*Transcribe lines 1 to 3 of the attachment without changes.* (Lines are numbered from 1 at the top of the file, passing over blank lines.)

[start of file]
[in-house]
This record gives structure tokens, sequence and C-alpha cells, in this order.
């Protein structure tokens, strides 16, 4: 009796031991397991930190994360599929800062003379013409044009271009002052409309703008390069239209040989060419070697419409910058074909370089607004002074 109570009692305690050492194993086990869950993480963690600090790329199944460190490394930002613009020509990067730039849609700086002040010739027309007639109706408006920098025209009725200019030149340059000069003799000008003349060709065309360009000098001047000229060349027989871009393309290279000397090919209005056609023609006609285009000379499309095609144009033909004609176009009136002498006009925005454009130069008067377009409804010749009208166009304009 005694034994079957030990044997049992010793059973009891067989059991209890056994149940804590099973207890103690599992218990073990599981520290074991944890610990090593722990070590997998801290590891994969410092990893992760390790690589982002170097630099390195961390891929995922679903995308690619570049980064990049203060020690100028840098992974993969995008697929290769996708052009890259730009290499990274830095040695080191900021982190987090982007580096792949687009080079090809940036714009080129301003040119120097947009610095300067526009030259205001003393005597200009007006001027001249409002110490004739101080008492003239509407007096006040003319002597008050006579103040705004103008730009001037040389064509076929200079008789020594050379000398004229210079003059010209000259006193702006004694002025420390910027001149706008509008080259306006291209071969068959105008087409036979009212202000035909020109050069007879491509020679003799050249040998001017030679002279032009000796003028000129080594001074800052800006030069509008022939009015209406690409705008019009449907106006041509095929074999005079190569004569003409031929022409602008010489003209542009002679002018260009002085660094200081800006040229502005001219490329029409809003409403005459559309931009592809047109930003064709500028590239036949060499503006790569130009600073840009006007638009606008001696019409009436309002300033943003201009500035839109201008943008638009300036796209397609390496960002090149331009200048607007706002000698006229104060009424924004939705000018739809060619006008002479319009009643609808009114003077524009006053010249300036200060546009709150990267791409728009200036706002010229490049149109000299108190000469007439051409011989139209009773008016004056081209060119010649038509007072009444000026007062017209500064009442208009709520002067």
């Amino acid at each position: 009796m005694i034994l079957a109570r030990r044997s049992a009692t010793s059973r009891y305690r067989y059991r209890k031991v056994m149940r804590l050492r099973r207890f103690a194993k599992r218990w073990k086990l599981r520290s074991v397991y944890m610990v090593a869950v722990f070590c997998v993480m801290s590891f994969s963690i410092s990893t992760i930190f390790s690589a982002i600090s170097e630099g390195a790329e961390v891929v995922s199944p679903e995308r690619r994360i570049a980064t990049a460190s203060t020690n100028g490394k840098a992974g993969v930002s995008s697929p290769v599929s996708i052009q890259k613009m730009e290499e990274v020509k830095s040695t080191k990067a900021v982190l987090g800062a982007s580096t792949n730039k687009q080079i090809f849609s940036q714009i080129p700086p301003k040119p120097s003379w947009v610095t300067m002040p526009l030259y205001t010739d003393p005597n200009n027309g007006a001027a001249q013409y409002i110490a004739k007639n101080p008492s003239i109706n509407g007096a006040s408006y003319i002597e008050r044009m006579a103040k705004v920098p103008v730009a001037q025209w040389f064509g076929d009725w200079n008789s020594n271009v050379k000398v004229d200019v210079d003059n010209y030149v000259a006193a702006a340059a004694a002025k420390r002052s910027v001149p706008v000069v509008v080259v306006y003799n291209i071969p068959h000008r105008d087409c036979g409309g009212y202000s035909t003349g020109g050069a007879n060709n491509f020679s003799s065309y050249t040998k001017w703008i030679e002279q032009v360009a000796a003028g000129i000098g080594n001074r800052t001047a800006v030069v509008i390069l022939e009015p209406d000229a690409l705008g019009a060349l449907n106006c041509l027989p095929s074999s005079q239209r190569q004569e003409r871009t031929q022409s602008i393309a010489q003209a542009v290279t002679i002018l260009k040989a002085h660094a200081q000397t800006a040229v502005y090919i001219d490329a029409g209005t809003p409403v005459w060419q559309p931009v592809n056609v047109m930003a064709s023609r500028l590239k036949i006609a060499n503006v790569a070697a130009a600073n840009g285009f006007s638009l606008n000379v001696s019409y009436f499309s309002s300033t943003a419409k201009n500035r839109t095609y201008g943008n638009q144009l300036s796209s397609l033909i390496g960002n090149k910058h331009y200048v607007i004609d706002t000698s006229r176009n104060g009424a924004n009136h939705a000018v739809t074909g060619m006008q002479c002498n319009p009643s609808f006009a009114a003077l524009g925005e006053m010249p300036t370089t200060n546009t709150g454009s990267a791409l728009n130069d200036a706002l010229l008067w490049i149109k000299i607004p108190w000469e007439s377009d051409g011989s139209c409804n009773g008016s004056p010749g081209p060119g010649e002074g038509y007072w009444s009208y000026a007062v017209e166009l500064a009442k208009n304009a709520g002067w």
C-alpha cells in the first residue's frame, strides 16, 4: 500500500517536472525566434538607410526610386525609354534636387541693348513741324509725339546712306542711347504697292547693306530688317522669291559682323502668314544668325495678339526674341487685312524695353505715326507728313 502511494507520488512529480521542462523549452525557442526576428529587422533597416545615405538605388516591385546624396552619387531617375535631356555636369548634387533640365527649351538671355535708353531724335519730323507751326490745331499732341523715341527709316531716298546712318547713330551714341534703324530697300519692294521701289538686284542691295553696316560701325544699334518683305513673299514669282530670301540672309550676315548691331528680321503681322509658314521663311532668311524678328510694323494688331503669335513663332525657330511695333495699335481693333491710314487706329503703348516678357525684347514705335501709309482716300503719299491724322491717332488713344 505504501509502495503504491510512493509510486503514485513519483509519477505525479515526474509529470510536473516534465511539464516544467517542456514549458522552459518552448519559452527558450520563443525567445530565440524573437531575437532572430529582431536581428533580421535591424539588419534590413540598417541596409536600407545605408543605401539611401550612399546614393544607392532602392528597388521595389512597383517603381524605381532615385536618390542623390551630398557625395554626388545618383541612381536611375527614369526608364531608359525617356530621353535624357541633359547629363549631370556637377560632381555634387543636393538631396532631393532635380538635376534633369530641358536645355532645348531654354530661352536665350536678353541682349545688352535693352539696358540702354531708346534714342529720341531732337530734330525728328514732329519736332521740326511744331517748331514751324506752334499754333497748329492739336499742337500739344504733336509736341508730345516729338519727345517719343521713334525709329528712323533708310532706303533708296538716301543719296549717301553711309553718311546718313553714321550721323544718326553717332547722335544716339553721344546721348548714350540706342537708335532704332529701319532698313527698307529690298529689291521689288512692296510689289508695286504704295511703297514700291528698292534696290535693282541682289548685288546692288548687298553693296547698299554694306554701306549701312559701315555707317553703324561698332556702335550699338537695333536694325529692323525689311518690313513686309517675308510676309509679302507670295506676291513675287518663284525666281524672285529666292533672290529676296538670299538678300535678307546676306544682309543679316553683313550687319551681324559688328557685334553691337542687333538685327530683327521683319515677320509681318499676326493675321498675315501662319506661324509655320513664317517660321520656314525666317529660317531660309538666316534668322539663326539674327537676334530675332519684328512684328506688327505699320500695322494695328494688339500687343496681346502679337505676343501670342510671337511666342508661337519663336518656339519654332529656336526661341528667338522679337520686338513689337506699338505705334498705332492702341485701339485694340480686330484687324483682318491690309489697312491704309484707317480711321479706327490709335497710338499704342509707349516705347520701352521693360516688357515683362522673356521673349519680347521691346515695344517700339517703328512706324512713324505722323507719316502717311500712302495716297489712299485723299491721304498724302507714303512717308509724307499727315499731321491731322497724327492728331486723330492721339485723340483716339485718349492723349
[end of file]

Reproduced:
[in-house]
This record gives structure tokens, sequence and C-alpha cells, in this order.
């Protein structure tokens, strides 16, 4: 009796031991397991930190994360599929800062003379013409044009271009002052409309703008390069239209040989060419070697419409910058074909370089607004002074 109570009692305690050492194993086990869950993480963690600090790329199944460190490394930002613009020509990067730039849609700086002040010739027309007639109706408006920098025209009725200019030149340059000069003799000008003349060709065309360009000098001047000229060349027989871009393309290279000397090919209005056609023609006609285009000379499309095609144009033909004609176009009136002498006009925005454009130069008067377009409804010749009208166009304009 005694034994079957030990044997049992010793059973009891067989059991209890056994149940804590099973207890103690599992218990073990599981520290074991944890610990090593722990070590997998801290590891994969410092990893992760390790690589982002170097630099390195961390891929995922679903995308690619570049980064990049203060020690100028840098992974993969995008697929290769996708052009890259730009290499990274830095040695080191900021982190987090982007580096792949687009080079090809940036714009080129301003040119120097947009610095300067526009030259205001003393005597200009007006001027001249409002110490004739101080008492003239509407007096006040003319002597008050006579103040705004103008730009001037040389064509076929200079008789020594050379000398004229210079003059010209000259006193702006004694002025420390910027001149706008509008080259306006291209071969068959105008087409036979009212202000035909020109050069007879491509020679003799050249040998001017030679002279032009000796003028000129080594001074800052800006030069509008022939009015209406690409705008019009449907106006041509095929074999005079190569004569003409031929022409602008010489003209542009002679002018260009002085660094200081800006040229502005001219490329029409809003409403005459559309931009592809047109930003064709500028590239036949060499503006790569130009600073840009006007638009606008001696019409009436309002300033943003201009500035839109201008943008638009300036796209397609390496960002090149331009200048607007706002000698006229104060009424924004939705000018739809060619006008002479319009009643609808009114003077524009006053010249300036200060546009709150990267791409728009200036706002010229490049149109000299108190000469007439051409011989139209009773008016004056081209060119010649038509007072009444000026007062017209500064009442208009709520002067």